Young's successor in the presidency—acting president until 1880—was John Taylor (1808-1887), an Englishman by birth, who was living at Toronto when P. P. Pratt converted him in 1836; he was a missionary in England in 1840; then went to Nauvoo and was wounded when Smith was killed; preached in France and Germany, and translated The Book of Mormon into French His first counsellor, appointed in 1880, was George Q. Cannon, who was probably the real administrator. On the 22nd of March 1882 President Arthur approved the Edmunds Act, drafted by George F. Edmunds of Vermont, which disfranchised polygamists in the Territories, made ineligible for jury duty in prosecutions for bigamy, polygamy, or unlawful cohabitation all who practised polygamy or believed in it, and made polygamy punishable by a maximum fine of $500 and imprisonment of not more than five years, and cohabitation with more than one woman punishable by a maximum fine of $300, imprisonment for not more than six months, or both. The act was opposed because it was ex post facto. Under the Edmunds Act and the Edmunds-Tucker Act of March 1887 about 1200 persons were convicted of polygamy or unlawful cohabitation in Utah, Idaho and Arizona. The law was so rigidly enforced that about 12,000 were disfranchised, and the president of the Church had to spend his last years in hiding, and many other prominent Mormons escaped “on the underground.” The Edmunds-Tucker Act of 1887 dissolved the Perpetual Emigration Company and the corporation of the Church of Jesus Christ of Latter-Day Saints; and the Supreme Court in May 1890, on the ground that the Church was an organized rebellion, upheld the constitutionality of the confiscation of the Church property. On the 24th of September 1890 Wilford Woodruff (1807-1898), who had been chosen to succeed President Taylor in 1889, and who was himself a polygamist, issued a manifesto declaring “that my advice to Latter-Day Saints is to refrain from contracting any marriage forbidden by the law of the land”; and on the 6th of October the general conference of the Church approved Woodruff's manifesto and accepted “his declaration concerning plural marriages as authoritative and binding.” This apparent rescindment of “revelation” was explained by Mormon scholars as Smith had explained the abandonment of the New Jerusalem in Missouri—the Saints were prevented from carrying out the commands contained in a revelation, but as they had tried to obey, they would not be punished for disobedience. On the 4th of January 1893, in response to a petition from the officials of the Church pledging the membership thereof to faithful obedience to the laws against polygamy, &c., President Harrison issued a general pardon to all liable to the penalties of the Edmunds-Tucker Act, on condition that they had not violated its provisions since the 1st of November 1890 and should not violate them in future. On the 4th of January 1896 Utah was admitted to the Union as a state, one of the conditions made by Congress being that polygamy should be prohibited by the state constitution, and that this prohibition be repealable only with the consent of the United States and of the people of the state; and article iii. of the constitution reads: “The following ordinance shall be irrevocable without the consent of the United States and the people of this state: Perfect toleration of religious sentiment is guaranteed. No inhabitant of this state shall ever be molested in person or property on account of his or her mode of religious worship; but polygamous or plural marriages are for ever prohibited.” In March 1896 the escheated property of the Church still in possession of the United States government was restored, but the Church was not again incorporated, its legal business being transacted by its president as trustee-in-trust for the body of religious worshippers known as the Church of Jesus Christ of Latter-Day Saints; each ward of the Church has, however, been incorporated, and its bishop is its executive head. In 1898 President Woodruff died and was succeeded by Lorenzo Snow (1814-1901), a native of Ohio, converted to Mormonism in 1836. In 1898 Brigham Henry Roberts (b. 1857), an Englishman by birth and a Mormon leader, was elected to Congress from Utah; as he had three wives there was objection to his taking his seat in 1899 in the 56th Congress; and on the 25th of January 1900 by a vote of 268 to 50 he was excluded from his seat. In 1903 Reed Smoot (b. 1862), an apostle of the Church, was elected to the United States Senate, where there was an attempt to exclude him (not on the ground that he was a polygamist, for there was no suspicion of his having violated the law, but because the apostles of the Church still advocated polygamy); the Senate Committee on Privileges and Elections reported in favour of his exclusion; but on the 20th of February 1907 the Senate voted against his exclusion (42-28). According to Senator Smoot there were in 1906 not more than 500 householders in Utah who were polygamous; only six of the twelve apostles, and only one chosen since April 1900, were polygamous; and of the fourteen general authorities chosen between 1890 and 1906 twelve were monogamists. Joseph Fielding Smith (b. 1838), a nephew of the prophet, being a son of Hyrum Smith, succeeded to the presidency in 1901; he was a polygamist, and in March 1907, soon after the birth of what was said to be his forty-third child, he pleaded guilty when charged with breaking the law against polygamy and was fined $300.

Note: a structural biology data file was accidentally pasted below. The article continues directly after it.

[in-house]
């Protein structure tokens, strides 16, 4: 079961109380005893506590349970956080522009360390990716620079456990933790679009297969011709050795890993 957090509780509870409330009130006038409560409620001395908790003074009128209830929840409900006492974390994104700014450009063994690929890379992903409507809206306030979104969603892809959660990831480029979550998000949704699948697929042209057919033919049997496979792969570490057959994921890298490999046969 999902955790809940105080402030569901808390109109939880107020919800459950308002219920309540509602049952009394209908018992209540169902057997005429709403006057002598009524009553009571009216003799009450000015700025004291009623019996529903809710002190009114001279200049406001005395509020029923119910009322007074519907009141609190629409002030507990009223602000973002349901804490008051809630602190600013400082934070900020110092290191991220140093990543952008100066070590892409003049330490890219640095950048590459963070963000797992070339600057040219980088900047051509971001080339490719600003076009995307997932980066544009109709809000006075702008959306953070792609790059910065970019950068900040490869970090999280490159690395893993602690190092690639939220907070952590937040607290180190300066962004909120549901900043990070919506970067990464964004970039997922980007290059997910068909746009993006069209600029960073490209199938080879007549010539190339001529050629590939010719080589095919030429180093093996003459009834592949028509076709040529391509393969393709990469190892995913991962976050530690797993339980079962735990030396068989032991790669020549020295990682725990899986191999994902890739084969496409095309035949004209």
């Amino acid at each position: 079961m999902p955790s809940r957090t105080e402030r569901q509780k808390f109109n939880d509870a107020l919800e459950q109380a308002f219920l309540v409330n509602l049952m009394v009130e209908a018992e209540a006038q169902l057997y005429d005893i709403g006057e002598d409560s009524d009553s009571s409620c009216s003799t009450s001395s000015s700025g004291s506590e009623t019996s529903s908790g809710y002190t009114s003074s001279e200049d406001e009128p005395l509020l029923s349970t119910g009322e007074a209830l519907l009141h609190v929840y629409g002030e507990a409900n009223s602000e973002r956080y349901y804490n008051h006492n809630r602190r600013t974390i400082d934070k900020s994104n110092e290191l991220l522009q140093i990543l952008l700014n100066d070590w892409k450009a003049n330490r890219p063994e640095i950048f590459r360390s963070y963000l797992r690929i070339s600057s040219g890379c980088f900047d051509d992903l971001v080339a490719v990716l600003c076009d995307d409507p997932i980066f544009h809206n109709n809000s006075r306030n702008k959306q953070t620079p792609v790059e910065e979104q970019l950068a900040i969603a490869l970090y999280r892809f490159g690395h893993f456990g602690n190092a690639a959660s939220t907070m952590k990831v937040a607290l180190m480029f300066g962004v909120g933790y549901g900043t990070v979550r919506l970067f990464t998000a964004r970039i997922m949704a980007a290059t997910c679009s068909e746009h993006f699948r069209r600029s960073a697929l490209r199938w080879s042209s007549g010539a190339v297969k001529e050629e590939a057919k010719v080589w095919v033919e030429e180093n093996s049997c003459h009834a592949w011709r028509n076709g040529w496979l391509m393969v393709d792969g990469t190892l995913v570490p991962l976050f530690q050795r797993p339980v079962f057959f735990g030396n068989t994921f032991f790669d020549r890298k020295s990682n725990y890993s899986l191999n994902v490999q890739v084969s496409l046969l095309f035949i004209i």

The growth of the Latter-Day Saints has been largely in foreign countries. Missionary work in southern Canada was begun in 1833 by Orson Pratt, and in 1836 his brother, Parley P. Pratt, organized a mission in Toronto; in 1837 the work was begun in Liverpool, which is still the headquarters in Great Britain; in Ireland the work met with little success; from Germany missionaries were expelled in 1851 and in 1853; the Book of Mormon was translated into Italian by Lorenzo Snow in 1852; a Hawaiian version was made in 1856 by George Q. Cannon; and the missions in Scandinavia were begun about 1850. In the earlier years of the Church all converts were urged to migrate to Utah, and the glowing accounts of life there doubtless increased their number; the later policy of the Church, to which it was forced after 1887, when the Perpetual Emigration Fund was dissolved and assisted immigration was forbidden by the Federal government, was for converts to remain in their native countries. In England (and to a lesser degree on the Continent) the announcement of the doctrine of plural marriage was a disadvantage to the Church, and many converts transferred their allegiance to the Josephites, or Reorganized Church of Jesus Christ of Latter-Day Saints, who always opposed polygamy and attempted to prove that such doctrines had been foisted on the Church by Brigham Young, who had supplanted Joseph Smith's true successor, Joseph Smith III.